Winnipeg renews free program to train, certify lifeguards for 2nd year amid national shortage

The City of Winnipeg is hoping to certify 40 new lifeguards this year, as it once again offers free training in light of countrywide shortages following pandemic disruptions.

The 16-week certification program begins in August and allows applicants to take the six courses necessary to apply as an instructor guard, according to a Tuesday news release from the city.

The goal of the free program, which the city first offered last year, is to keep staffing levels up to par at Winnipeg pools and aquatic facilities, Mayor Scott Gillingham said at a Tuesday news conference.

“Through that program, we’ve recently added 58 new instructor guards and six aquatic instructors, and now we’re going to build on that success,” he said at the Cindy Klassen Recreation Complex, where the training will continue to be offered.

“We’re not only addressing the lifeguard shortage, but we’re also empowering individuals to play an active role in safeguarding our pools and waterways.”

The pandemic caused recreation facilities to close their aquatic programs and cancel swimming lessons in accordance with public health orders. It also impacted training cycles for lifeguards and swim instructors across the country, Gillingham said.

Several recent drownings of children in Manitoba highlight the critical role that aquatic facilities serve in the city, as they monitor and teach children about water safety and how to swim, he said.

“It’s important that we have the necessary staff to ensure that our pools are safe and all families can enjoy our facilities without concern,” Gillingham said, adding that a goal of the training program is to get more people off waiting lists for swimming lessons.

An older man wearing black rimmed glasses and a grey suit is pictured speaking.
Winnipeg Mayor Scott Gillingham says several recent drowning deaths of children in Manitoba highlight the critical role that aquatic facilities serve in the city. (Travis Golby/CBC)

The free program is intended to curb financial barriers for people wanting to find employment as lifeguards, and course materials will be provided at no cost for accepted applicants, according to the city’s release.

Those who have partially completed the six required courses may also apply for the training, which was one of the lessons learned from the program’s initial round, said Jennifer Sarna, manager of the city’s recreation services.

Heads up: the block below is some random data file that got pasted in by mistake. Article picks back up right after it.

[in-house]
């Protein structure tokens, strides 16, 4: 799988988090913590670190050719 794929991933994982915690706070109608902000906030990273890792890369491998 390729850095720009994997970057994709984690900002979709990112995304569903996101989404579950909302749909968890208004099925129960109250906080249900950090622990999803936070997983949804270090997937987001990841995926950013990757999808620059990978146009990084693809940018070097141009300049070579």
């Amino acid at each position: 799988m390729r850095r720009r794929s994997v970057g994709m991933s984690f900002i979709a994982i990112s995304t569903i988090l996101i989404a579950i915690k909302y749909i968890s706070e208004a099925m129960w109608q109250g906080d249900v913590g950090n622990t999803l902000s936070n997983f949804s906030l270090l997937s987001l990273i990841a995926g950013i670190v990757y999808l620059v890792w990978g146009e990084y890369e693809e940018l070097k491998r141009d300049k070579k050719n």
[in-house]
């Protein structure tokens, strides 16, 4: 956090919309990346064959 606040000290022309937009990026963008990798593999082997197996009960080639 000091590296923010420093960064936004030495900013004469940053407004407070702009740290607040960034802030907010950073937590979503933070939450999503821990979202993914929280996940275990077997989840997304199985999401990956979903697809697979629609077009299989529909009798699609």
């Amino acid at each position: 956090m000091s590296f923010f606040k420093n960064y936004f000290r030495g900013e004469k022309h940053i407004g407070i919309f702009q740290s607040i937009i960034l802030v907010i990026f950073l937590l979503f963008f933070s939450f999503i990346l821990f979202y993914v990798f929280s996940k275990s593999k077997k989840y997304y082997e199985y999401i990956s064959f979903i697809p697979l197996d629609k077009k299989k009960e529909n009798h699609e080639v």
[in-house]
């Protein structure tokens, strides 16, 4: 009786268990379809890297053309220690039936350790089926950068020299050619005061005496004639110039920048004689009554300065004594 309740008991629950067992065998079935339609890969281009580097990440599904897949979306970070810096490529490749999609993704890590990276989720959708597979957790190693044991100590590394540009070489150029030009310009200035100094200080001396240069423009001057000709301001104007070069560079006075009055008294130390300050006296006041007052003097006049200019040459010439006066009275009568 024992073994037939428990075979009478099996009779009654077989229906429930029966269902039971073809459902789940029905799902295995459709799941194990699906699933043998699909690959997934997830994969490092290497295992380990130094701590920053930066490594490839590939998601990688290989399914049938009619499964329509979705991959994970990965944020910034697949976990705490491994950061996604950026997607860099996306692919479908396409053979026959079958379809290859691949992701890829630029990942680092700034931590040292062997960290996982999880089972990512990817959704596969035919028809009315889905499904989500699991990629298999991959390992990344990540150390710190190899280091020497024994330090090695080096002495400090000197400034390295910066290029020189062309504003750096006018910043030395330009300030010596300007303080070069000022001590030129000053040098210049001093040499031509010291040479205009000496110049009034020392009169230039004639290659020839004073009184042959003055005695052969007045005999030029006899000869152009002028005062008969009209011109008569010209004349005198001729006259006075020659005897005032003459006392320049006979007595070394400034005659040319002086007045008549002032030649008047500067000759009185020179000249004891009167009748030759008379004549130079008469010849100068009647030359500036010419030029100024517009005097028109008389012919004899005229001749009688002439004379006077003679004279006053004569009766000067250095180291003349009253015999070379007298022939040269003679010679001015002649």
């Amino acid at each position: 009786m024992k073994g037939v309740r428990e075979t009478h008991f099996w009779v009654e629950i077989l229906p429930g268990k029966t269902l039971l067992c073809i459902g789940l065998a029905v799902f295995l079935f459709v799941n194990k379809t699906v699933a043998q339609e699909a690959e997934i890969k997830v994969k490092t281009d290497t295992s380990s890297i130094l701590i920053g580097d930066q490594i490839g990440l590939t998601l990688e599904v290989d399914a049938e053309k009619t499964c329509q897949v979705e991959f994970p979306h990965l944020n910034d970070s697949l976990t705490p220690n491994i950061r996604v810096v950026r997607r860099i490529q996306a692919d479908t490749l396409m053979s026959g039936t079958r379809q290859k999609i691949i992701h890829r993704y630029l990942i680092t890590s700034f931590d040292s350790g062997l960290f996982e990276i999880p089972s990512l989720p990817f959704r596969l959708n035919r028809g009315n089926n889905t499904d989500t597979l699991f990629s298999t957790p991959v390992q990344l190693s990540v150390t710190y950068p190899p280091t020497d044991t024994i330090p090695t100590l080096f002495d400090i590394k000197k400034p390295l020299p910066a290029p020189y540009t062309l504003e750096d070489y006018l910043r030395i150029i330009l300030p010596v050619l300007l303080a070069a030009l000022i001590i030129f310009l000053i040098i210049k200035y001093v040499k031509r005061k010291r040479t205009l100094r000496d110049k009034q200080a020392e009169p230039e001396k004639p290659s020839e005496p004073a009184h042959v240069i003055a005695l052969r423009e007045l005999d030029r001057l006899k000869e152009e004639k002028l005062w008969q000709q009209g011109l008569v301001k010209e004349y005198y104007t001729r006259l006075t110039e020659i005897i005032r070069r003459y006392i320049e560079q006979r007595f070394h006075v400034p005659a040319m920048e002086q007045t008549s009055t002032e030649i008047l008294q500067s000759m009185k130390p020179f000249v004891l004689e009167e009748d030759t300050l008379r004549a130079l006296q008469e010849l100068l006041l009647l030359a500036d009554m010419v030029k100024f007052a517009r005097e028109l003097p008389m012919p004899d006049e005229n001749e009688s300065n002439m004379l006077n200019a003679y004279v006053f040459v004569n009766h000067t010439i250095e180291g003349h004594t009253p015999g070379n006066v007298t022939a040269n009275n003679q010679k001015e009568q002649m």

She says Winnipeg has approximately 315 lifeguards currently on staff, which is the level needed within their budget.

“That is the most that we’ve had in the long while,” she said at the Tuesday news conference. “With the 40 individuals we’re looking for this second round, we hope to maintain a level of 315 lifeguards going into next year.”

Some Winnipeg lifeguards worked overtime to fill in the “huge deficits” in staffing caused by the pandemic, she said. Turnover rates for lifeguards generally cycle every five to six years, and the city expects some to resign after next summer.

Sarnia said the city is looking for applicants with a minimum Grade 10 education and a swim skill level of six, which is an advanced swimmer, according to Lifesaving Society Manitoba.

The program is not intended for just young people, she said. “We really encourage anyone of any age to come forward if they’re interested.”

Program filled in ‘huge gap’

All of the city’s indoor and outdoor pools are expected to be open with regular hours this summer, Sarnia told CBC News. Wading pools will open shortly after those pools and will operate as scheduled on the city’s website. 

“We are staffed and ready to go in terms of the number of lifeguards required.”

Coun. John Orlikow, the chairperson for community services and parks, says typical training costs to become a lifeguard in Winnipeg can hover around $1,500.

While staffing levels are currently in good shape, he says the city is working ahead to ensure they are prepared for next year.

“The last cohort of 58 filled in a huge gap for us, but we also know that we have to keep refilling that tank, because there’s quite a bit of turnover that happens in this field,” Orlikow said at the news conference.

An older man wearing thin, black-rimmed glasses and a grey suit is pictured speaking.
John Orlikow, chairperson for the Winnipeg’s community services, says while staffing levels are currently in good shape, the city is working ahead to ensure they are prepared for next year. (Travis Golby/CBC)

Winnipeggers have let the city know loud and clear that more swimming lessons are needed, and the free training program will help ensure that the city’s aquatic facilities can meet the demand, he said.

“If we don’t have lifeguards, we can’t keep them open.”

The deadline to apply for the program is July 16. The application and additional information about the program can be found on the city’s website.